Back in 2015, when I started looking more closely into the historic specifications of Vienna Lager, one question where I started speculating and couldn’t really get a good answer was the question of colour. I based this off historic records that I had found in one of Ron Pattinson’s books, “Decoction!“. The provided value of “6.3” (no units) seemed reasonably close to be SRM, but as Ron commented below my posting, the beer colour is not in SRM, and that he’s not sure what exactly it is.
Well, today I can proudly proclaim that I have finally discovered not only what the “6.3” means but also how the value relates the modern beer colour units like SRM or EBC.
The whole thing started with me finding the original source for the specs Ron had put in his book. In fact, I had found these specs reprinted in several other books, as well, but all of them lacked information what the colour value actually meant. The original source is an article in Dingler’s Polytechnisches Journal, “Untersuchung der Biere, die in Wien getrunken werden” [Examination of the beers that are being drunk in Vienna] by Professor Fr. Schwackhöfer, published in 1876. Underneath the rather long list of analyses (which is great because it gives us other clues; I’ll get back to that), almost at the end of the article, it briefly mentions the system that was used to determine the beer colour: a system called Stammer’sches Farbenmaß.
From what I could find out, the Stammer’sches Farbenmaß [Stammer’s colour measurement] was originally developed to grade the colour of sugars in the sugar industry. It was in use from the 1870’s to as late as the 1930’s. Quite a few similar systems like that existed. In English-speaking literature, it was often called Stammer’s colorimeter. It worked by comparing the solution to be tested(or in the case of beer, just the beer) with a standard glass plate. It consisted of two glass tubes. One tube was filled with the beer (or sugar solution), while the other one was covered with the standard glass plate. Both tubes were illuminated from the bottom, and a prism at the top allowed the user to compare how both the standard solution and the glass plate looked like. You could then lower an glass immersion rod into the solution until the colour and shade most closely matched the glass plate. The measurement of colour was then the number of millimeters you had lowered the immersion rod into your solution.
The tricky thing with Stammer’s colorimeter is that there are two values you can work with. You have the direct reading, i.e. the number of millimeters of immersion, and you have the colour value, which is 100 divided by the reading.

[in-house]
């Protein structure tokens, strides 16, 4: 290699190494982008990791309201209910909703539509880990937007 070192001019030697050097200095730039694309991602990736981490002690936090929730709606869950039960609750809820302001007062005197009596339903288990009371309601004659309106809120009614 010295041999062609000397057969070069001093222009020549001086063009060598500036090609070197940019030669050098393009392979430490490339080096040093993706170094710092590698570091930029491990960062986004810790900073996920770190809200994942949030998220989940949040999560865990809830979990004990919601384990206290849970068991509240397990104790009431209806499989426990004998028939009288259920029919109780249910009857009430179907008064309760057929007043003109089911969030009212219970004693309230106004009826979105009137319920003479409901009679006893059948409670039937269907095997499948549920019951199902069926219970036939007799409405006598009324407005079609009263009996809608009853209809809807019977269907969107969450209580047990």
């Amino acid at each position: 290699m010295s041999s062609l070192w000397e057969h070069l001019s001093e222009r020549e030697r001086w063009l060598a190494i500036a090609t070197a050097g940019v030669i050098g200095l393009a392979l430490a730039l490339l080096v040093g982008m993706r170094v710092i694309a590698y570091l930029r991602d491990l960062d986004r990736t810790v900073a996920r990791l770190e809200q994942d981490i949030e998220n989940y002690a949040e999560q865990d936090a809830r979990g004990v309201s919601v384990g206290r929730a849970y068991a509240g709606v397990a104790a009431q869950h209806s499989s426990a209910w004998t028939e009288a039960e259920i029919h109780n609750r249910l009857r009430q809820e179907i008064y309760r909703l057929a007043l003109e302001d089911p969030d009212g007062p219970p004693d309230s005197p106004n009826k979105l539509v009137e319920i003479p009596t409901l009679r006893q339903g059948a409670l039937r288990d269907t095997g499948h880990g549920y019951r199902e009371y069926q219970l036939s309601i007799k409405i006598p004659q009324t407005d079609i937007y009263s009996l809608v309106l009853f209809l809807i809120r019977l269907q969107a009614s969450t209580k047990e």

A more detailed description of Stammer’s colorimeter as well as other systems of that time can be found in the Handbook of Sugar Analysis by Charles Albert Browne.
The next thing I then had to find was a way of converting readings from Stammer’s colorimeter to other units. The only source I could find was the brief article “Conversion Curve for Lovibond’s Tintometer and Stammer’s Colorimeter“, published in 1914 by Carl A. Nowak in the Journal of Industrial and Engineering Chemistry. This is great, because Lovibond is a well-known scale that has historically been used to grade the colour of malt and beer, and is apparently still in use to a certain extent to grade malt colour. The article contains a chart that shows the relationship between Stammer’s colorimeter and Lovibond values.
The Y scale contains the value of Stammer’s Colorimeter, while the X scale contains the corresponding Lovibond value.
What is noticeable in the chart though is that there is an inverse relationship between these two: higher Stammer values correspond with lower Lovibond values, and vice versa. But what is the Stammer value exactly? We have two available, the reading, and its inverse, the colour value. That’s where the comprehensive list of analyses comes in handy. Not only does it contain various pale lager beers, it also contains colour values of beers that we know are most definitely dark beers, in particular Salvator with a colour value of 41.5, and a bottled Porter with a colour value of 40. So from that we know that the higher the value was, the darker the beer was.
Since the chart indicates that the lower the Stammer value in the chart, the darker the beer, we can derive that the chart contains the Stammer colour value, while the values in the analysis are the direct readings, i.e. the amount of millimeters the rod was immersed in the tested beer.
To convert the 6.3 reading to the Stammer colour value, we simply calculate 100 / 6.3 = 15.87, and look up the corresponding Lovibond value in the chart, which is about 4.6 to 4.7. In modern units, this is equivalent to 5.5-5.6 SRM, or 10.8-11 EBC.
So there we have it, the colour of historic Vienna Lager. It’s paler than the usual beer style guidelines will say about Vienna Lager, but it fits what I’ve been saying for quite a while, that historic Vienna Lager was most likely paler than its modern versions, and that the usual beer style guidelines don’t capture the historic examples.